Until this option became available to women, many women had to rush the process to increase chances of conception during the IVF treatment. Multiple embryos could be fertilized during the IVF procedure. In some cases, a number of unused embryos that had to be discarded, if not donated to others facing challenges with infertility. The cryopreservation process caused difficulty to the oocyte in the past, as the oocyte would be compromised to the point where they became unsuitable for later use. In recent years, however, the egg survival rate has improved through technology.
How oocytes are frozen
The oocyte can be frozen in a process called vitrification. This process requires that the oocyte are immediately frozen once removed from the body. The oocyte undergoes a stabilization process with cryoprotectants before they are placed in liquid nitrogen vapor. The oocyte can also be frozen in a different process that involves slow freezing. Slow freezing, commonly referred to as slow programmable freezing, is the process that is used to gradually freeze the egg in increments before placing them into liquid nitrogen. This method of freezing oocyte uses no cry protectants. The freezing process altogether can take several months.
Benefits of cryopreservation
A woman can delay pregnancy until ready. The woman does not have to risk multiple births unnecessarily. New ethics and guidelines are in place by the Ethics Committee of the American Society of Reproductive Medicine to improve potential outcome of these procedures. Recent research shows no elevated risks of children being born with birth defects or other abnormalities as a result of egg freezing.
Let me briefly explain the above mentioned fees related to freezing oocyte/sperm/embryos. The first charge is for freezing oocyte/sperm/embryos and it is a onetime fee of $500. The second charge is for storing oocyte/sperm/embryos and that charge is $500 per year.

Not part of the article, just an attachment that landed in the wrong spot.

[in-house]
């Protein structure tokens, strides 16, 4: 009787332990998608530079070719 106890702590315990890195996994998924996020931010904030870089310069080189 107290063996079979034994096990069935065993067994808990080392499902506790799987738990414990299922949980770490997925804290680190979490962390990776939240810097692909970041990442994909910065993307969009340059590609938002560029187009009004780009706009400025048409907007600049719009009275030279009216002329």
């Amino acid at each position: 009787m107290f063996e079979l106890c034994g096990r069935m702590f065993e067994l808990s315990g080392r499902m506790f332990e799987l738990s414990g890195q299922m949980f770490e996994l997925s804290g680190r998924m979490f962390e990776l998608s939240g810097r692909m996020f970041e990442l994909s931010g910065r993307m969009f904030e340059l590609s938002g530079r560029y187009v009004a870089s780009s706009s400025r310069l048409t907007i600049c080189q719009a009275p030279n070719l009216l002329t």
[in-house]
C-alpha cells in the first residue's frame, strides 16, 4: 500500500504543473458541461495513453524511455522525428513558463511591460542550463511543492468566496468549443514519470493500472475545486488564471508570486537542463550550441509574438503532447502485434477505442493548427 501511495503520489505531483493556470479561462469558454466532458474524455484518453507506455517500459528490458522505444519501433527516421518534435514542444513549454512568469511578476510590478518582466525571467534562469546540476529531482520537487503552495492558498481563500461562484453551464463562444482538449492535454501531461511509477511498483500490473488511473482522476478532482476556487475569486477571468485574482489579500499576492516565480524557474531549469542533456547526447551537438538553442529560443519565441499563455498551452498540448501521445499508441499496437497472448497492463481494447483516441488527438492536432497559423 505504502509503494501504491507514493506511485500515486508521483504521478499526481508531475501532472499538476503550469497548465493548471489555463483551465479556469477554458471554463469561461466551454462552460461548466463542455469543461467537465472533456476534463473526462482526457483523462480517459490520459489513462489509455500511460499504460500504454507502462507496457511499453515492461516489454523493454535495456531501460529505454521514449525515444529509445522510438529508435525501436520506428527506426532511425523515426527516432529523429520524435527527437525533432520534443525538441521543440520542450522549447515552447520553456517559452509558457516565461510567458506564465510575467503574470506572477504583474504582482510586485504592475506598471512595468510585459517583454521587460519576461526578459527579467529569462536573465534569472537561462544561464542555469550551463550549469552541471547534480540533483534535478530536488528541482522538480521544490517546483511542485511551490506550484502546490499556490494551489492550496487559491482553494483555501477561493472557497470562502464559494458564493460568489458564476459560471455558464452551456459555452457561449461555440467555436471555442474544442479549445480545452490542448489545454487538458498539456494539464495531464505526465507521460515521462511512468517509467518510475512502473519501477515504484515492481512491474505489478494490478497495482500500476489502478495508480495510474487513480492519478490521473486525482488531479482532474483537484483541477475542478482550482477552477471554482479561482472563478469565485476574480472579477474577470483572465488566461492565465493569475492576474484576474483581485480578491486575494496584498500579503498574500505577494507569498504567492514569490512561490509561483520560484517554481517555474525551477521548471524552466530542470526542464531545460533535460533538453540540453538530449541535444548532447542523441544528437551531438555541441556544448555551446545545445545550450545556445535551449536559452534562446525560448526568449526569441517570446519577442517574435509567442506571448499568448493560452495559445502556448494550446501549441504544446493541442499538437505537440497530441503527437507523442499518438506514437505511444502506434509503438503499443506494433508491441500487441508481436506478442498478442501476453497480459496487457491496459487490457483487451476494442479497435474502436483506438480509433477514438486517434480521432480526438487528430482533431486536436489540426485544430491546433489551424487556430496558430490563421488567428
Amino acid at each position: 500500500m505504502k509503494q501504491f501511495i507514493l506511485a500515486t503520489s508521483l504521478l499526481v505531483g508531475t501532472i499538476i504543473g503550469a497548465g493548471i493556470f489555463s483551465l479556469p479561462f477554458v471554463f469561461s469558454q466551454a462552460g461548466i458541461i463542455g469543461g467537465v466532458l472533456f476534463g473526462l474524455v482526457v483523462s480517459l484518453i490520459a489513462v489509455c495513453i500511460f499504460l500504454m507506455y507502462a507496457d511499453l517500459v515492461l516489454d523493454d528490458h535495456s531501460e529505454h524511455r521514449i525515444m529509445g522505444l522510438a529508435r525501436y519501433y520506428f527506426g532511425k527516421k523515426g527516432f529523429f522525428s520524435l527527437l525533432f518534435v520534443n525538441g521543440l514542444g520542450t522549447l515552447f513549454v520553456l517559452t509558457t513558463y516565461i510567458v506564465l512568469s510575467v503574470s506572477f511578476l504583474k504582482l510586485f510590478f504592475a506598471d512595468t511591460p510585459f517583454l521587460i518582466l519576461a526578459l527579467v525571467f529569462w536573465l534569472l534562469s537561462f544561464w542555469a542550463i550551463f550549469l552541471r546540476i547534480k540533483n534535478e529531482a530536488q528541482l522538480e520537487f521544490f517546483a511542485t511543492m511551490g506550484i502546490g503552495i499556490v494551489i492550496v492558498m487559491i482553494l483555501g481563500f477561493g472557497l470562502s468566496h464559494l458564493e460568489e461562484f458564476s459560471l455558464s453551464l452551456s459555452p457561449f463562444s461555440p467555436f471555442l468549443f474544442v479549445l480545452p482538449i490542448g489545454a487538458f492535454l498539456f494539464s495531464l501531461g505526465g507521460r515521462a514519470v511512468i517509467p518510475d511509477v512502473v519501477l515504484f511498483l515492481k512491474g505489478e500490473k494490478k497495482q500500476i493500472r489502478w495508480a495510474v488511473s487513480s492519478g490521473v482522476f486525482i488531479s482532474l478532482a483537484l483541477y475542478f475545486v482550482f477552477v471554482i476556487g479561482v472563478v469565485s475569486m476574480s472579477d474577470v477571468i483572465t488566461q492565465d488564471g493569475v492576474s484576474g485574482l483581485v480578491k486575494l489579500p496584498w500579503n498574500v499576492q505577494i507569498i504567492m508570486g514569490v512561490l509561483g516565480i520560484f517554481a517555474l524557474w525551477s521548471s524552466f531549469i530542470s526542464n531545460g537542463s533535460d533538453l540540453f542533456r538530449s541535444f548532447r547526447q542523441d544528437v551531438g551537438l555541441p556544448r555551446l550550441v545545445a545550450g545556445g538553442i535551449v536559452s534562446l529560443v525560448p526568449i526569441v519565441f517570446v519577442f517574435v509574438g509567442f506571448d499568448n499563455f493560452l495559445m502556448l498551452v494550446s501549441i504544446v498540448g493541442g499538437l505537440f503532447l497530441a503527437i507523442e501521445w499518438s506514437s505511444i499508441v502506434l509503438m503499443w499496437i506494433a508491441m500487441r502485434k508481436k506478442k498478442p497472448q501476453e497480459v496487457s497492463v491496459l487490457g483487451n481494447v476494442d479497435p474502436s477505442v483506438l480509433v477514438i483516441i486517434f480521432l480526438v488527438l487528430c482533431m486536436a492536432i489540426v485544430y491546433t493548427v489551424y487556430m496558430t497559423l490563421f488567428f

You should find a clinic that uses the latest cryopreservation approach, which dramatically increase cryosurvival (percentage of oocyte/embryos that are alive after thawing) of embryos. Traditionally, IVF clinics used the slow freezing method that has been used since the 1980’s. Our clinics use rapid freezing technique recently developed in Japan called Vitrification. With Vitrification, the temperature is lowered at 23,000 degrees C per minute. That is 70,000 times faster than in traditional approach. Such rapid cooling coupled with cryoprotectants fluids prevents formation of ice crystals in embryos.
Fertility doctors typically recommend freezing embryos rather than oocyte. Statistics show that pregnancy rates are just as high in properly frozen embryos as in fresh embryos which have never been frozen. The same cannot be said for frozen oocyte; pregnancy rates for frozen oocyte are 15-20 lower than those for frozen embryos.
Cryopreservation is a safe procedure that allows the woman to take her time in planning a family. The process for retrieving the oocyte has been proven to be both effective and safe. The methodologies for egg freezing have decreased the likelihood of an egg being damaged during IVF and the egg freezing processes. New guidelines have made the processes, cryopreservation and IVF, safer for the woman.
Such a piece of great information with very well explained about the egg cryopreservation. The world needs to know about future fertility preservation and IVF technique. It will definitely bring smiles to many million couples out there. Thank you so much for sharing this informative article. I am so glad that I have come across this blog!
Dr. Patrick Quinn